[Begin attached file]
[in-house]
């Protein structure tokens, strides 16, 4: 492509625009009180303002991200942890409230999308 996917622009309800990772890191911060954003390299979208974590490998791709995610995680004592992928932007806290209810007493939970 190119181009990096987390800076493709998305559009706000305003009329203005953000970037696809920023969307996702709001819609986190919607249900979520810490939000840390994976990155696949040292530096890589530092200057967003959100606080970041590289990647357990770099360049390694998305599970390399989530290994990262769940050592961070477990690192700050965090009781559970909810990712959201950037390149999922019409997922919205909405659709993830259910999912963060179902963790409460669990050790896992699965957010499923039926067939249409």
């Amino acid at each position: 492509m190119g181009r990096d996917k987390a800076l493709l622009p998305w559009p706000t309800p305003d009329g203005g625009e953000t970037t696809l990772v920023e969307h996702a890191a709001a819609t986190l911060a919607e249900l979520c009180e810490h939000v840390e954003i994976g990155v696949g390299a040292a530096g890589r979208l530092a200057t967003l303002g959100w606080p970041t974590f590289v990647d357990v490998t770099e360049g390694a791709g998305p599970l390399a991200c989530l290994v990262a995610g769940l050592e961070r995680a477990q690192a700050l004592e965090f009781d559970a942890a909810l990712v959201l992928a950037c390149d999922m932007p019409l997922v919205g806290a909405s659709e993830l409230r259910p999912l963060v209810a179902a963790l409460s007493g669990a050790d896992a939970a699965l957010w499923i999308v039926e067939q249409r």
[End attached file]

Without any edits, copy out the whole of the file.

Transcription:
[in-house]
């Protein structure tokens, strides 16, 4: 492509625009009180303002991200942890409230999308 996917622009309800990772890191911060954003390299979208974590490998791709995610995680004592992928932007806290209810007493939970 190119181009990096987390800076493709998305559009706000305003009329203005953000970037696809920023969307996702709001819609986190919607249900979520810490939000840390994976990155696949040292530096890589530092200057967003959100606080970041590289990647357990770099360049390694998305599970390399989530290994990262769940050592961070477990690192700050965090009781559970909810990712959201950037390149999922019409997922919205909405659709993830259910999912963060179902963790409460669990050790896992699965957010499923039926067939249409």
């Amino acid at each position: 492509m190119g181009r990096d996917k987390a800076l493709l622009p998305w559009p706000t309800p305003d009329g203005g625009e953000t970037t696809l990772v920023e969307h996702a890191a709001a819609t986190l911060a919607e249900l979520c009180e810490h939000v840390e954003i994976g990155v696949g390299a040292a530096g890589r979208l530092a200057t967003l303002g959100w606080p970041t974590f590289v990647d357990v490998t770099e360049g390694a791709g998305p599970l390399a991200c989530l290994v990262a995610g769940l050592e961070r995680a477990q690192a700050l004592e965090f009781d559970a942890a909810l990712v959201l992928a950037c390149d999922m932007p019409l997922v919205g806290a909405s659709e993830l409230r259910p999912l963060v209810a179902a963790l409460s007493g669990a050790d896992a939970a699965l957010w499923i999308v039926e067939q249409r």